Here’s an mp3 of a three-question chat with director Mike Nichols at MOMA about 45 minutes ago. He was there to kick off a two-week retrospective of his films. I began by mentioning production designer Richard Sylbert, who worked with Nichols on The Graduate, Catch 22 and Carnal Knowledge, among others. We ended by discussing The Fortune, his 1975 bomb that costarred Jack Nicholson, Warren Beatty and Stockard Channing (and which Nichols says he still doesn’t care for).

Diane Sawyer, Mike Nichols outside MOMA’s Titus theatre prior to this evening’s launch of a two-week Nichols retrospective.

My middle question was whether he’d be interested in directing that possible HBO narrative film, just announced as a possibility today, based on the 2008 election. In the same vein, I was thinking, as his work on Primary Colors.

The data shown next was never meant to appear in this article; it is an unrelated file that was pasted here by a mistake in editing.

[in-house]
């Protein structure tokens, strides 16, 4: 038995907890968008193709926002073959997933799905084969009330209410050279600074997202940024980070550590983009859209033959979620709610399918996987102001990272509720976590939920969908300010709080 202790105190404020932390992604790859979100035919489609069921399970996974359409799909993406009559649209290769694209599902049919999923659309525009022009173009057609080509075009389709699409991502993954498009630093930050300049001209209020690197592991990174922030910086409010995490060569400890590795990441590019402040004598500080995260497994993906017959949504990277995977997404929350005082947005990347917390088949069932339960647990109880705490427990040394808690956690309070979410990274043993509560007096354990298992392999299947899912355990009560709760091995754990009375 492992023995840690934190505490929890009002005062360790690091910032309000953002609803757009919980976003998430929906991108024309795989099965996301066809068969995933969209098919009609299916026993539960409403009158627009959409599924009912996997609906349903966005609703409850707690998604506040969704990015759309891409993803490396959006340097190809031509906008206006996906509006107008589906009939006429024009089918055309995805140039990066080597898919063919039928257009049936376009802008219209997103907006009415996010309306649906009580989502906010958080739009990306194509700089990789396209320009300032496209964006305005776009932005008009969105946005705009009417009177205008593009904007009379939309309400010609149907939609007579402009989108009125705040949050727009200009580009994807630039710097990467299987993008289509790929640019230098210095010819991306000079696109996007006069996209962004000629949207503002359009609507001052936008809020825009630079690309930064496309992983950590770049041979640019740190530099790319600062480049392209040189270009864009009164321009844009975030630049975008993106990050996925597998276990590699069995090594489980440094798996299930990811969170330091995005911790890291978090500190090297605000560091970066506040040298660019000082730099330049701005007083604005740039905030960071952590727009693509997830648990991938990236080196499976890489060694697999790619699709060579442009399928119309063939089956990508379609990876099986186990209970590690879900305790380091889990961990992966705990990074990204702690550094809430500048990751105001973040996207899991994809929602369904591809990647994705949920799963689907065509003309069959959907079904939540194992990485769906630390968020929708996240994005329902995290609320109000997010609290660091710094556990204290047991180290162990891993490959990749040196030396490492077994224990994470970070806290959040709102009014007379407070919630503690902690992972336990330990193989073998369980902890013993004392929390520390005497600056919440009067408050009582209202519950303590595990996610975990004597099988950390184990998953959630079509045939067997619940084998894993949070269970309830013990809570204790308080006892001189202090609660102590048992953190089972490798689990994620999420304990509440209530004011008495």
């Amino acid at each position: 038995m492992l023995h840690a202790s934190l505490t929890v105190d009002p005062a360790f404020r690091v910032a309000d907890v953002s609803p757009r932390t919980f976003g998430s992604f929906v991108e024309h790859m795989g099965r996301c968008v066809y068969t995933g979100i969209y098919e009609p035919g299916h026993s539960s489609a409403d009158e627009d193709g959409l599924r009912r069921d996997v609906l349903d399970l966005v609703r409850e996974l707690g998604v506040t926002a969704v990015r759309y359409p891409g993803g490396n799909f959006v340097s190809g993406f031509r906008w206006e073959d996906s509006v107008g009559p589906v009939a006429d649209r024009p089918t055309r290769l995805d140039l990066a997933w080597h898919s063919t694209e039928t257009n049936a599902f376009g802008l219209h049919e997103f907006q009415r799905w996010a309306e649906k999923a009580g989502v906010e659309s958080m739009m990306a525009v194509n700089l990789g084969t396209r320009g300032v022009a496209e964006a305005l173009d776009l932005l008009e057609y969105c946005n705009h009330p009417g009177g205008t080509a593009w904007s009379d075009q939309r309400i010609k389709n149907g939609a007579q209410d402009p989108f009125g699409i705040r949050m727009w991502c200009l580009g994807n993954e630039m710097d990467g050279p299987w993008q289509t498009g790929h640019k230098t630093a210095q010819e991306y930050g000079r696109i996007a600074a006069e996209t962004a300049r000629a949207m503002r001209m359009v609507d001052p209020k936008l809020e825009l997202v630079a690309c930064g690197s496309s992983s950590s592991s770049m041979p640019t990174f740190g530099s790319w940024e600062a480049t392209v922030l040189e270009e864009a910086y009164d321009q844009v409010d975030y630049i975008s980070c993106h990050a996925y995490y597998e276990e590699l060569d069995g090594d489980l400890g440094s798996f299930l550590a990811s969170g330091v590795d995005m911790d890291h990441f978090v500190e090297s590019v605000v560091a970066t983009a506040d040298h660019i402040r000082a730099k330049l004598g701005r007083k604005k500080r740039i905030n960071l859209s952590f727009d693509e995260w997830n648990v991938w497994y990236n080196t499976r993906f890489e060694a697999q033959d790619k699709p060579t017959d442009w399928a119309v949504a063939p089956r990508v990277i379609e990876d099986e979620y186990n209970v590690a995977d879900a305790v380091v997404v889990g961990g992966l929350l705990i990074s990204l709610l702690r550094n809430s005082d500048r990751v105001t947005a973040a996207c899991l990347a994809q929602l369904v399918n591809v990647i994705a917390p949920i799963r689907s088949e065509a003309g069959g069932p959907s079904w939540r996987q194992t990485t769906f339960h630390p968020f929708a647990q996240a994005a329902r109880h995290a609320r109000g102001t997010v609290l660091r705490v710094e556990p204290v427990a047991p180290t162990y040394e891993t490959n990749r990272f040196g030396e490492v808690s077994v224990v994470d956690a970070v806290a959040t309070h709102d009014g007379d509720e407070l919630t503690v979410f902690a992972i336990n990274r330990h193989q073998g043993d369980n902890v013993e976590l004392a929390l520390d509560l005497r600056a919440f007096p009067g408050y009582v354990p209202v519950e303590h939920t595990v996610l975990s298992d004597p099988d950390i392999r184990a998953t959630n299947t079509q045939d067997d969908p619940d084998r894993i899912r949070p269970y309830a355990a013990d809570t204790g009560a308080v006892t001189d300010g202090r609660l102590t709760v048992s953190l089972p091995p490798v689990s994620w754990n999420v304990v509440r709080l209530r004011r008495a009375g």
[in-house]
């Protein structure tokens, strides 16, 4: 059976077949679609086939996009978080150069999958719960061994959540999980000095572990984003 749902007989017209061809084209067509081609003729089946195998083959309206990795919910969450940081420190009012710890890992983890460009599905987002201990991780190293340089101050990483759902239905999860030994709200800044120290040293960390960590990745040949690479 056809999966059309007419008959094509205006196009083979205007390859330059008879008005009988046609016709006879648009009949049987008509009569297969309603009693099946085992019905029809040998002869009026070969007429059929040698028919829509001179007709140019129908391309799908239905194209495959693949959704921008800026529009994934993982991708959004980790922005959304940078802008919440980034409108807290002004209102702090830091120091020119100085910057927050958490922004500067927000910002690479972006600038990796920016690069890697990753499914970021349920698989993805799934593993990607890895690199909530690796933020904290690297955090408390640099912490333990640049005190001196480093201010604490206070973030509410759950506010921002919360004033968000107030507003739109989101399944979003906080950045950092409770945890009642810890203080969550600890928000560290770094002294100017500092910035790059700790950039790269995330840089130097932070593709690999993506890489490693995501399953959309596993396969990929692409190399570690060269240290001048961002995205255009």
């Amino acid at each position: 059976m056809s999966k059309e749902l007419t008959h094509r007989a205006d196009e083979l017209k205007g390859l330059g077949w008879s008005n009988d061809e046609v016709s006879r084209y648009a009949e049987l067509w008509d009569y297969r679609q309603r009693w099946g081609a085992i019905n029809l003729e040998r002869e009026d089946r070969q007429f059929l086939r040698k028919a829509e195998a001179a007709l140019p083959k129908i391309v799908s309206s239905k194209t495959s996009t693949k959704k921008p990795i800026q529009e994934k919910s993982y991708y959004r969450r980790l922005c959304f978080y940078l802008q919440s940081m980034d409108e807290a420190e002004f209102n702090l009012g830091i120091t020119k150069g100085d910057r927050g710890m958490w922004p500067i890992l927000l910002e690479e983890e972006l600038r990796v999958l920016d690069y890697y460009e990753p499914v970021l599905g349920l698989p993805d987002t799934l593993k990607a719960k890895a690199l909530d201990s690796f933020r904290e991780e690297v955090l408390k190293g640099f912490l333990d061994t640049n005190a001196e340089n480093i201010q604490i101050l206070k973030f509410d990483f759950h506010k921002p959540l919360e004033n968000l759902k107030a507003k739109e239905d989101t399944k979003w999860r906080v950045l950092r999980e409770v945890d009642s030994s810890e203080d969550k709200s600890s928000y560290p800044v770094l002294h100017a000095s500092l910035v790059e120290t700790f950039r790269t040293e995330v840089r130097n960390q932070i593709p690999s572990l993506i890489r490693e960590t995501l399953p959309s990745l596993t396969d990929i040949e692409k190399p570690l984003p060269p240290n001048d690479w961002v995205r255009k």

Here’s his answer: “I would never again do a movie based on real life. It’s too hard. You can’t find a metaphor. You have to do what happened, and you’re chained to a series of facts. Or even pseudo-facts. It doesn’t matter [because] it’s what everybody thinks happened. And you can’t examine the story and find out what the secrets are. You have to turn yourself inside out to turn it into a metaphor and make it into a movie, but it’s really hard.”

Both Nichols and his wife Diane Sawyer looked very well tended. I’d like to look that well-tended down the road. I wouldn’t mind looking that well-tended now.